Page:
Many churches have experienced either good or bad media coverage from time to time, but how do you build a really strong and lasting relationship? That’s the question I set out to answer for an article in the United Church Observer.

The article had me talking to ministers and editors across the country about the give and take between reporter and reportee. One of my favorite stories involved a church about a 30 minute drive from my home that decided to publicize the fact that they hadn’t raised enough money for a Habitat for Humanity build. By being open and honest about their challenges, another local group actually agreed to contribute the remainder needed and the build went ahead.

Unfortunately you won’t find a copy of my article online, but if you sneak into any United Church they will likely have a copy of the October issues still sitting out.

Dinosaurs and Video Games

Although they have been gone millions of years, kids and adults alike still love dinosaurs. They are one of the most popular science topics alongside the planets and volcanoes.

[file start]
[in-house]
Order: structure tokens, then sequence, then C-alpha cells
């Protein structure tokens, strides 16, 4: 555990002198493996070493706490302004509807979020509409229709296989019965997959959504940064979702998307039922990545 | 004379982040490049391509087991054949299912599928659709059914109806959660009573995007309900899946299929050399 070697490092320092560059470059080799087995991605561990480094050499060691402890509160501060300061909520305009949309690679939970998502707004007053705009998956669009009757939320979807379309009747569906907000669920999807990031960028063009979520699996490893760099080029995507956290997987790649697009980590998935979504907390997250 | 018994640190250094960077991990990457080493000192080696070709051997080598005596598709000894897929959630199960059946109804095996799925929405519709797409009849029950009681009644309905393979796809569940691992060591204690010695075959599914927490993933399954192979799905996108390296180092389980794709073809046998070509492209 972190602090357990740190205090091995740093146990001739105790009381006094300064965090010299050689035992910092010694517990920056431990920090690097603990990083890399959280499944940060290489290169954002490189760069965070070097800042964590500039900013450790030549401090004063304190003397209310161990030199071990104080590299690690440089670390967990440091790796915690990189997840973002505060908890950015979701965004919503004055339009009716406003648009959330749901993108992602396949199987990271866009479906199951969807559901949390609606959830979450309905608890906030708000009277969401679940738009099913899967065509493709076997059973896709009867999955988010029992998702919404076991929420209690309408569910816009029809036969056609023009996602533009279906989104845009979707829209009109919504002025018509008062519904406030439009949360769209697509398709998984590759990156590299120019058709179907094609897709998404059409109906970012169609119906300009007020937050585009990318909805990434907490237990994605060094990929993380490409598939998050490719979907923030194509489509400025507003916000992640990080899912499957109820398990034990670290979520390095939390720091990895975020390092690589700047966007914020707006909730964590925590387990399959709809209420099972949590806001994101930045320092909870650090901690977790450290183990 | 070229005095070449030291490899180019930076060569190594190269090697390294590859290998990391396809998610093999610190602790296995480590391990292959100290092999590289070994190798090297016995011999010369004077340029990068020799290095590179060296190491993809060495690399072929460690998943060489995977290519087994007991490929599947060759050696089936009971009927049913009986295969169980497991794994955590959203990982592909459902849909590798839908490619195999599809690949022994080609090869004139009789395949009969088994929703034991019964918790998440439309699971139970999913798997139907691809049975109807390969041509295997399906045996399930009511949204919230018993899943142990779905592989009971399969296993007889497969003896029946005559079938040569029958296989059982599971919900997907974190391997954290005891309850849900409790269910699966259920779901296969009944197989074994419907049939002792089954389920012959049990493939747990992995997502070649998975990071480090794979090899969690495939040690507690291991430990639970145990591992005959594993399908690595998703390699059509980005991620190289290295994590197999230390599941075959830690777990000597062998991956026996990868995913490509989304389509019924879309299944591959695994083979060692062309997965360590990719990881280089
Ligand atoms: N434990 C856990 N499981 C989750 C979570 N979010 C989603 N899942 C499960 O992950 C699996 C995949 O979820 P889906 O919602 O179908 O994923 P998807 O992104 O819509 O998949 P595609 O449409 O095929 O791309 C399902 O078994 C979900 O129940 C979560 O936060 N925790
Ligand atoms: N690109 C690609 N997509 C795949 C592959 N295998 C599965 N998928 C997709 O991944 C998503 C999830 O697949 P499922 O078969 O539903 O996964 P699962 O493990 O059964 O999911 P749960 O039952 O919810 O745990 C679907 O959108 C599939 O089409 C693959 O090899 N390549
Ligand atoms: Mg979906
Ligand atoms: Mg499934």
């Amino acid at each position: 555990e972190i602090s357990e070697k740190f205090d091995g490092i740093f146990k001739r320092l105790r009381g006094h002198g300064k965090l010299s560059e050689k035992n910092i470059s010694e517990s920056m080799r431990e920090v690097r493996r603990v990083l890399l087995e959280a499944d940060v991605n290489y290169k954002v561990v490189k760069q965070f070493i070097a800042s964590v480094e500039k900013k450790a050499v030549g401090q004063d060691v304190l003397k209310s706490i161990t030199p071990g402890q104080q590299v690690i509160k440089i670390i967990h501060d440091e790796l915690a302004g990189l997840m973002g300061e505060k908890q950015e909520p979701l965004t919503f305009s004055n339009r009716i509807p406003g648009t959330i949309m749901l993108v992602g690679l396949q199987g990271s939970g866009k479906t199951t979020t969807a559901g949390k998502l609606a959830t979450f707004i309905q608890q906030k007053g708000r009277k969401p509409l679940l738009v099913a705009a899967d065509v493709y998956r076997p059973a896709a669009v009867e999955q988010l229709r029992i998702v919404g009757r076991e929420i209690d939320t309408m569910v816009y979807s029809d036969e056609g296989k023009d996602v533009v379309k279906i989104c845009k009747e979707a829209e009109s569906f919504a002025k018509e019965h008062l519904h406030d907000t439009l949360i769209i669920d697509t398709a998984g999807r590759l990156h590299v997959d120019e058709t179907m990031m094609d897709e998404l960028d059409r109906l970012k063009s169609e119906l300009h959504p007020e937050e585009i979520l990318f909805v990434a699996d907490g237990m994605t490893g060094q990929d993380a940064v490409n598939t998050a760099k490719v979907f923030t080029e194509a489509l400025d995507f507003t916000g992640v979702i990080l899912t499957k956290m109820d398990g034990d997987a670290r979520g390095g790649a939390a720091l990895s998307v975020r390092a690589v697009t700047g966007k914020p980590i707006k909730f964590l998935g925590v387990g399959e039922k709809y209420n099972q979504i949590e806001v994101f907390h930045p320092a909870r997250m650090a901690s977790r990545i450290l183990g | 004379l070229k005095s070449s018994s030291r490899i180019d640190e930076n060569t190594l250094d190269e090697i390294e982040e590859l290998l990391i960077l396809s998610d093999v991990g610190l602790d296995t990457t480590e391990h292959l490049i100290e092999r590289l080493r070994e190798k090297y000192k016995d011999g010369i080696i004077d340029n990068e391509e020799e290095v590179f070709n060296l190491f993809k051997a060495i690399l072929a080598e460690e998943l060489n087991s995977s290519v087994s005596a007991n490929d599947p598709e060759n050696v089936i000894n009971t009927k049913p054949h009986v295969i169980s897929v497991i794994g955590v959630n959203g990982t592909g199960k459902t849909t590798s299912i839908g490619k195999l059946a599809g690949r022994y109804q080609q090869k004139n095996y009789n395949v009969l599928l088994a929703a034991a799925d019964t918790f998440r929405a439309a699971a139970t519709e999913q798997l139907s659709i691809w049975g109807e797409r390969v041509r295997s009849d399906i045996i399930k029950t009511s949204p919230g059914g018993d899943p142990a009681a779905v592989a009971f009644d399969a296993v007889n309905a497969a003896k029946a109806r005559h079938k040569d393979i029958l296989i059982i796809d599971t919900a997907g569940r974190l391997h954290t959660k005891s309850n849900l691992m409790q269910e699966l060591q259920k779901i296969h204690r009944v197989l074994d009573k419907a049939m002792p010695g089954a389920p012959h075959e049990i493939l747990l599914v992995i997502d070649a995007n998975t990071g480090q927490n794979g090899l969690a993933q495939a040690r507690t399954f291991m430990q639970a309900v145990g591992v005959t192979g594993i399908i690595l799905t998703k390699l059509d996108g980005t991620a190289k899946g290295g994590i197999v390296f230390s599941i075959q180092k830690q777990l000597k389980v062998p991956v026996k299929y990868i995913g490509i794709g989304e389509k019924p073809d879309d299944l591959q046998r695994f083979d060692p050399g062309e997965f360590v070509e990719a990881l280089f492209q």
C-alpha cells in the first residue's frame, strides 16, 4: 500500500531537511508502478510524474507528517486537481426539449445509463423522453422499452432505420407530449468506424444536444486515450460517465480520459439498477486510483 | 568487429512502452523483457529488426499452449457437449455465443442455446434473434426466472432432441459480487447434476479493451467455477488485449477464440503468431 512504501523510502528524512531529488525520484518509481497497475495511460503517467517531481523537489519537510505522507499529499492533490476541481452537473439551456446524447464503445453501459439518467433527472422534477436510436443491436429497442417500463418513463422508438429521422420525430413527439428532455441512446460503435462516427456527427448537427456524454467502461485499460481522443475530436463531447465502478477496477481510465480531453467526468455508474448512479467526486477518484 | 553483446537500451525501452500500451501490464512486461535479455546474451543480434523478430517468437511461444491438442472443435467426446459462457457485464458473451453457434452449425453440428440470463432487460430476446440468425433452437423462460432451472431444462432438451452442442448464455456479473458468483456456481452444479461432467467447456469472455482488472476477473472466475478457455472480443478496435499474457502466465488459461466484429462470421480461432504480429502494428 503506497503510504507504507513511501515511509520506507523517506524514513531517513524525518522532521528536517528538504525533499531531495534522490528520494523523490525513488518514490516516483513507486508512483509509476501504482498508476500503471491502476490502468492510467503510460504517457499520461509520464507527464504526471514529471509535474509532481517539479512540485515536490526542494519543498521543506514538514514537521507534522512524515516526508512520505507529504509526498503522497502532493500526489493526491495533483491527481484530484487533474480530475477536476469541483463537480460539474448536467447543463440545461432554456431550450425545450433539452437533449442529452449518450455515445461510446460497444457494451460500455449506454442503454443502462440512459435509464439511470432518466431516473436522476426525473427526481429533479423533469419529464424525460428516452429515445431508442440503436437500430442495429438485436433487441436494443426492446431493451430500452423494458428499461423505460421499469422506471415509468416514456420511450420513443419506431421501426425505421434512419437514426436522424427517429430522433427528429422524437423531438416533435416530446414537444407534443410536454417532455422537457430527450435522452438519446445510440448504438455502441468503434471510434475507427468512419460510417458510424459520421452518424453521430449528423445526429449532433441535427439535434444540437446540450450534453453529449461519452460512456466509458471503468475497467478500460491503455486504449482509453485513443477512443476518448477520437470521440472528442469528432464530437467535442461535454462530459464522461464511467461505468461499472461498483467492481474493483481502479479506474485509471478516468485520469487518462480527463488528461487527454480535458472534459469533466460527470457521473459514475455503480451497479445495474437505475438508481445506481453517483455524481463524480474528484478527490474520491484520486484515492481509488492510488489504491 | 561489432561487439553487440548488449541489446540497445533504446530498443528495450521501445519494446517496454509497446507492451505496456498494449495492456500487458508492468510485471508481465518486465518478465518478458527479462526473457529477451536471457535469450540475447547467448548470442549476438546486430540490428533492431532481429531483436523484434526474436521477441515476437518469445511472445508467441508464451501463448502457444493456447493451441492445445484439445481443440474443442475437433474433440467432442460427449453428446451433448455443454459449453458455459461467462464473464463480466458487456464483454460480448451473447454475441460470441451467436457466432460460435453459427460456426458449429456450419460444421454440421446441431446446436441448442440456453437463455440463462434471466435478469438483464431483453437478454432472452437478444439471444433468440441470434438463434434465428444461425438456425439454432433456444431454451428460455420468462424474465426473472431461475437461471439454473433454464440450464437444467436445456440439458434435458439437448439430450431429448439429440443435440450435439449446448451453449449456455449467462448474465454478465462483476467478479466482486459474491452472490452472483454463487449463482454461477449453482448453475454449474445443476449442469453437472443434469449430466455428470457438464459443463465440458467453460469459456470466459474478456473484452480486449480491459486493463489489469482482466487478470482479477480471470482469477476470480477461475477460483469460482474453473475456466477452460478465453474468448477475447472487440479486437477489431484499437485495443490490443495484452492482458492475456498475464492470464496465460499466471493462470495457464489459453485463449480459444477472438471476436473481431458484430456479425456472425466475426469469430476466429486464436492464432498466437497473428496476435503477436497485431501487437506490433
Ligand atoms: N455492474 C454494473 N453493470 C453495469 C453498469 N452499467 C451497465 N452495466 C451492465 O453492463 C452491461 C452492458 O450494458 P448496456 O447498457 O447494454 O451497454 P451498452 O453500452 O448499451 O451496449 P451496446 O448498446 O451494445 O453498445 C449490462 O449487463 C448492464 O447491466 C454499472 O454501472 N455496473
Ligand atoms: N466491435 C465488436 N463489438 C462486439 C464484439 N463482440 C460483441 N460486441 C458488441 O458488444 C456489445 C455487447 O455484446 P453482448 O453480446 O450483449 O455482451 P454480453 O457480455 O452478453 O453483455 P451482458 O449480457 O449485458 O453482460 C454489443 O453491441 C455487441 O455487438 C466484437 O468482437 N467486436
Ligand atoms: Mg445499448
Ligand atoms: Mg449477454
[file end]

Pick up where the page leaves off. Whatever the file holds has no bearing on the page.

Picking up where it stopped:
Recently for InnovationCanada.ca I got to interview someone who brings dinosaurs back to life…sort of. This isn’t Jurassic Park, but it is the next best thing: dinosaur drawings.

Michael Skrepnick is a dino-artist based in Alberta who has been the guy to imagine for the first time what dozens of dinosaurs look like. He was even the guy to draw the feathered dinosaurs into the popular imagination. You can check out the article here.

I also got a kick out of hearing one of my stories turned into a BBC radio segment on Digital Planet, a regular podcast favorite of mine. The story was for the Foundational Questions Institute online community about Gaurav Khanna’s research using over a dozen PlayStation 3 consoles in series to make a super computer that can do some heavy duty cosmology questioning. You can check out my story on the FQXI website and the Digital Planet’s story too.